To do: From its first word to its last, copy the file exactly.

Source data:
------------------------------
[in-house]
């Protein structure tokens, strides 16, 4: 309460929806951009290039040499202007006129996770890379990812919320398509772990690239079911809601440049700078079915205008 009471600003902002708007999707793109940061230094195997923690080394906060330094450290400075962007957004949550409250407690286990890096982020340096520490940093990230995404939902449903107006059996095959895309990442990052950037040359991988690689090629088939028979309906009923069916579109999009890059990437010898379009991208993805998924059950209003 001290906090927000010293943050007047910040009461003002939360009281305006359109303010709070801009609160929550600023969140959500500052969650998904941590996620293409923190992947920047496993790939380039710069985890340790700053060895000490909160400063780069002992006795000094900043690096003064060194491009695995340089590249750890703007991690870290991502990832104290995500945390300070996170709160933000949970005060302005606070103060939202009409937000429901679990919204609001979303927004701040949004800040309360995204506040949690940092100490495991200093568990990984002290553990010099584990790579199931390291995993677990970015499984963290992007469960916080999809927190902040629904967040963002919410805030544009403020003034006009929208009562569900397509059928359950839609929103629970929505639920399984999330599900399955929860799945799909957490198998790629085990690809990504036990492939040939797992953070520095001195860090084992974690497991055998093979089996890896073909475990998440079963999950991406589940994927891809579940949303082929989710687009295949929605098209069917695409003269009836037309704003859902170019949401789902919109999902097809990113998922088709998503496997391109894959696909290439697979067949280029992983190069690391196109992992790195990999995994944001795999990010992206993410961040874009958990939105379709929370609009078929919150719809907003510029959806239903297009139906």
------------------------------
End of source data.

[in-house]
């Protein structure tokens, strides 16, 4: 309460929806951009290039040499202007006129996770890379990812919320398509772990690239079911809601440049700078079915205008 009471600003902002708007999707793109940061230094195997923690080394906060330094450290400075962007957004949550409250407690286990890096982020340096520490940093990230995404939902449903107006059996095959895309990442990052950037040359991988690689090629088939028979309906009923069916579109999009890059990437010898379009991208993805998924059950209003 001290906090927000010293943050007047910040009461003002939360009281305006359109303010709070801009609160929550600023969140959500500052969650998904941590996620293409923190992947920047496993790939380039710069985890340790700053060895000490909160400063780069002992006795000094900043690096003064060194491009695995340089590249750890703007991690870290991502990832104290995500945390300070996170709160933000949970005060302005606070103060939202009409937000429901679990919204609001979303927004701040949004800040309360995204506040949690940092100490495991200093568990990984002290553990010099584990790579199931390291995993677990970015499984963290992007469960916080999809927190902040629904967040963002919410805030544009403020003034006009929208009562569900397509059928359950839609929103629970929505639920399984999330599900399955929860799945799909957490198998790629085990690809990504036990492939040939797992953070520095001195860090084992974690497991055998093979089996890896073909475990998440079963999950991406589940994927891809579940949303082929989710687009295949929605098209069917695409003269009836037309704003859902170019949401789902919109999902097809990113998922088709998503496997391109894959696909290439697979067949280029992983190069690391196109992992790195990999995994944001795999990010992206993410961040874009958990939105379709929370609009078929919150719809907003510029959806239903297009139906």